If you want to swim in the deep end of the pool go ahead and commit to reading Eric Leed’s No Man’s Land: Combat & Identity in World War I (Cambridge University Press, 1979). Leed goes deep in the analysis of the social conditions of war, in particular the “Great War.” This is the story of one century ago.
The interpretive lens through he does his work is “liminality,” that inbetween state of transition. War is liminality in its quintessential form; nothing escorts individuals and societies into this “no man’s land” like it.
In particular Leed explores the lost identity of the soldier in the context of industrialization and trench warfare. The exiling of soldiers to a no man’s land of trenches – “going to work in the mines” – is another form of modern industrialization. Soldiers felt absolutely cut off from the rest of humanity as they went underground and could only defend a little bit of land in what became a technical war – of machine guns, gas and artillery. Gone was the heroism of the warrior engaging with a worthy adversary. It was rather the slow crushing of soldier bodies by an impersonal machine determined by forces far beyond the front lines.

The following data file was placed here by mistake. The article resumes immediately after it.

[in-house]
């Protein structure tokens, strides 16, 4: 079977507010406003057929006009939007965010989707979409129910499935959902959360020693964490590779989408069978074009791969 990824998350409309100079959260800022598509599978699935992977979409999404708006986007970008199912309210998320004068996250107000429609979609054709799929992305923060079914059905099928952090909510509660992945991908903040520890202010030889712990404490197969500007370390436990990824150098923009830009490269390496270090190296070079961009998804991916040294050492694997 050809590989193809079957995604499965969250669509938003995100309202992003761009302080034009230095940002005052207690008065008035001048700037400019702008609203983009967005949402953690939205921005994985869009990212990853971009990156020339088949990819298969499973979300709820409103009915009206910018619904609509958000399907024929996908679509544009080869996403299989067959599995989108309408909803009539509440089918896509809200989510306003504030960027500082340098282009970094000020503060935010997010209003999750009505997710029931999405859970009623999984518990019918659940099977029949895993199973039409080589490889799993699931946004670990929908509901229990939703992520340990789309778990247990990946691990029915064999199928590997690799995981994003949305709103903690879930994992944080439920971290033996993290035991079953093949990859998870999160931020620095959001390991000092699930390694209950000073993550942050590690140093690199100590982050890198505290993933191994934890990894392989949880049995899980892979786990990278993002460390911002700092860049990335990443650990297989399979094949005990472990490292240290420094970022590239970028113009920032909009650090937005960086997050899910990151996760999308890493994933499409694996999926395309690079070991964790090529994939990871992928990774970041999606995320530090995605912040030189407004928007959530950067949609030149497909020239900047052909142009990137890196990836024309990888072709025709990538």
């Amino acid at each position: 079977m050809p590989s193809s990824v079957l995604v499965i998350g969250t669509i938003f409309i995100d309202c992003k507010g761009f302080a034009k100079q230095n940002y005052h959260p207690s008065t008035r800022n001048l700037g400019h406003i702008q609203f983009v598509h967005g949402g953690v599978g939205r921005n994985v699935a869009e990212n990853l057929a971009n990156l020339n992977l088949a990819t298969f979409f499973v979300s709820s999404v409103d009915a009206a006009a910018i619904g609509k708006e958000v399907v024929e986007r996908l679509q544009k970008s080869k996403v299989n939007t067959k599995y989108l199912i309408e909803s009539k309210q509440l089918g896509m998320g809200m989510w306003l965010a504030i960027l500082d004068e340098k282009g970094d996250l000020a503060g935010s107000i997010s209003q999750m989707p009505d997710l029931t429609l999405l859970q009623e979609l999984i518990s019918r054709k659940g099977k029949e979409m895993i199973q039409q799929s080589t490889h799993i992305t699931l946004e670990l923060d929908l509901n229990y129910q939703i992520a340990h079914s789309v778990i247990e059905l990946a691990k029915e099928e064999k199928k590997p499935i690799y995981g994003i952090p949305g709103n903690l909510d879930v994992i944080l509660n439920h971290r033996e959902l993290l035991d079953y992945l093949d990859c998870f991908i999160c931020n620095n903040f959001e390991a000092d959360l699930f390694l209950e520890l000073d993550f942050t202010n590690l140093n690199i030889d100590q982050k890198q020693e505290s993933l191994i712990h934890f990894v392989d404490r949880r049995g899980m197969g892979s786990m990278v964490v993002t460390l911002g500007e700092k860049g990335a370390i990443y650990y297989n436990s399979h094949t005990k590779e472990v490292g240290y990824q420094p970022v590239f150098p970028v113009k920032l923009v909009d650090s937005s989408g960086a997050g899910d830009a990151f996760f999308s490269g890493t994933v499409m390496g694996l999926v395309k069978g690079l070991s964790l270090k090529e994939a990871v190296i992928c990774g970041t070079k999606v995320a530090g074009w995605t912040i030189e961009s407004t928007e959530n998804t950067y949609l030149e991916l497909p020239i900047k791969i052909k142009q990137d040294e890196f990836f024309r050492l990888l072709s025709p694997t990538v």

Disillusionment was common. Shell Shock was endemic. And the industrial nature of the killing machine led to vast numbers of troops filled with the rage and helplessness of betrayal. This state of being, this trench reality, continued long after the war had ceased. The war never left those who were ground down by it. They had become the war.
There are parallels with other era wars; liminality, lost purpose for engagement, feeling betrayed by a war that makes no sense. But each war in each place in time carries its own particular reality. Leeds names it here without false glory. This is a hard read but a very good one.